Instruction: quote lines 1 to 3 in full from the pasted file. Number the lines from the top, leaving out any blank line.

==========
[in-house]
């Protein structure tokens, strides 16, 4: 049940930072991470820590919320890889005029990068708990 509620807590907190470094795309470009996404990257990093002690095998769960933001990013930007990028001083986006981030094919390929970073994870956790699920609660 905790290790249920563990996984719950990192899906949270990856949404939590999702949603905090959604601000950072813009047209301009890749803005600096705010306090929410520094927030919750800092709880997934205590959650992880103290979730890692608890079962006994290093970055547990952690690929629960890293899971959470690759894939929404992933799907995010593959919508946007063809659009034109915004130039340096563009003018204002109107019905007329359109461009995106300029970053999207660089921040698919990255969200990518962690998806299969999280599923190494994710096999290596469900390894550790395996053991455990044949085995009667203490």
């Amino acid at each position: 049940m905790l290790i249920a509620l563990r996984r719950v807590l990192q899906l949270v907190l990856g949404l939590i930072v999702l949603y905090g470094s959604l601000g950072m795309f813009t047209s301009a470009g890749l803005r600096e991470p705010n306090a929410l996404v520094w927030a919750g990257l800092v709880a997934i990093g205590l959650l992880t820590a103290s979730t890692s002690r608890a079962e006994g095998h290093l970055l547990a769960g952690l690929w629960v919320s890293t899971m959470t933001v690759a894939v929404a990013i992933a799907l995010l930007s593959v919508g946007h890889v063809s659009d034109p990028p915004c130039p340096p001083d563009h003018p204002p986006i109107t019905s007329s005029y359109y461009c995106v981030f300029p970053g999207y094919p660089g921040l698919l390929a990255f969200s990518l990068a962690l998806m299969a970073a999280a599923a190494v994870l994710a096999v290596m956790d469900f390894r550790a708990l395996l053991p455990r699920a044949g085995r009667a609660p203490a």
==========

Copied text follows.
[in-house]
């Protein structure tokens, strides 16, 4: 049940930072991470820590919320890889005029990068708990 509620807590907190470094795309470009996404990257990093002690095998769960933001990013930007990028001083986006981030094919390929970073994870956790699920609660 905790290790249920563990996984719950990192899906949270990856949404939590999702949603905090959604601000950072813009047209301009890749803005600096705010306090929410520094927030919750800092709880997934205590959650992880103290979730890692608890079962006994290093970055547990952690690929629960890293899971959470690759894939929404992933799907995010593959919508946007063809659009034109915004130039340096563009003018204002109107019905007329359109461009995106300029970053999207660089921040698919990255969200990518962690998806299969999280599923190494994710096999290596469900390894550790395996053991455990044949085995009667203490």
């Amino acid at each position: 049940m905790l290790i249920a509620l563990r996984r719950v807590l990192q899906l949270v907190l990856g949404l939590i930072v999702l949603y905090g470094s959604l601000g950072m795309f813009t047209s301009a470009g890749l803005r600096e991470p705010n306090a929410l996404v520094w927030a919750g990257l800092v709880a997934i990093g205590l959650l992880t820590a103290s979730t890692s002690r608890a079962e006994g095998h290093l970055l547990a769960g952690l690929w629960v919320s890293t899971m959470t933001v690759a894939v929404a990013i992933a799907l995010l930007s593959v919508g946007h890889v063809s659009d034109p990028p915004c130039p340096p001083d563009h003018p204002p986006i109107t019905s007329s005029y359109y461009c995106v981030f300029p970053g999207y094919p660089g921040l698919l390929a990255f969200s990518l990068a962690l998806m299969a970073a999280a599923a190494v994870l994710a096999v290596m956790d469900f390894r550790a708990l395996l053991p455990r699920a044949g085995r009667a609660p203490a």